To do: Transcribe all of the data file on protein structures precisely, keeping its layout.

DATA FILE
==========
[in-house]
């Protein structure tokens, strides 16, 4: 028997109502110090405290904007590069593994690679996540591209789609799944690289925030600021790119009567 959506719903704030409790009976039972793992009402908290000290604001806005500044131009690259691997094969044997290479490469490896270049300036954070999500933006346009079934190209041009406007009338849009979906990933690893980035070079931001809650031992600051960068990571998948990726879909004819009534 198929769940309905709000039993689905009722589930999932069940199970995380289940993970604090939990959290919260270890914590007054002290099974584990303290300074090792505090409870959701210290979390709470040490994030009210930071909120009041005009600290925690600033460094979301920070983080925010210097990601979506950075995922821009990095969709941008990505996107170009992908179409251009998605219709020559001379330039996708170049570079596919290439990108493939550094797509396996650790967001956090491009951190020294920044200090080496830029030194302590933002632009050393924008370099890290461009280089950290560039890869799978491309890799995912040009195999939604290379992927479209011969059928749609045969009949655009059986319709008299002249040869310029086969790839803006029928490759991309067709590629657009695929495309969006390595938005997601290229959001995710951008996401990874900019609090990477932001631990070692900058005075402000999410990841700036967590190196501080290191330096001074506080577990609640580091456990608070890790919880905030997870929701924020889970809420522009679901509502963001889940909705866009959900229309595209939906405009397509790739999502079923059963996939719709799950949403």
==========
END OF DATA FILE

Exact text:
[in-house]
């Protein structure tokens, strides 16, 4: 028997109502110090405290904007590069593994690679996540591209789609799944690289925030600021790119009567 959506719903704030409790009976039972793992009402908290000290604001806005500044131009690259691997094969044997290479490469490896270049300036954070999500933006346009079934190209041009406007009338849009979906990933690893980035070079931001809650031992600051960068990571998948990726879909004819009534 198929769940309905709000039993689905009722589930999932069940199970995380289940993970604090939990959290919260270890914590007054002290099974584990303290300074090792505090409870959701210290979390709470040490994030009210930071909120009041005009600290925690600033460094979301920070983080925010210097990601979506950075995922821009990095969709941008990505996107170009992908179409251009998605219709020559001379330039996708170049570079596919290439990108493939550094797509396996650790967001956090491009951190020294920044200090080496830029030194302590933002632009050393924008370099890290461009280089950290560039890869799978491309890799995912040009195999939604290379992927479209011969059928749609045969009949655009059986319709008299002249040869310029086969790839803006029928490759991309067709590629657009695929495309969006390595938005997601290229959001995710951008996401990874900019609090990477932001631990070692900058005075402000999410990841700036967590190196501080290191330096001074506080577990609640580091456990608070890790919880905030997870929701924020889970809420522009679901509502963001889940909705866009959900229309595209939906405009397509790739999502079923059963996939719709799950949403």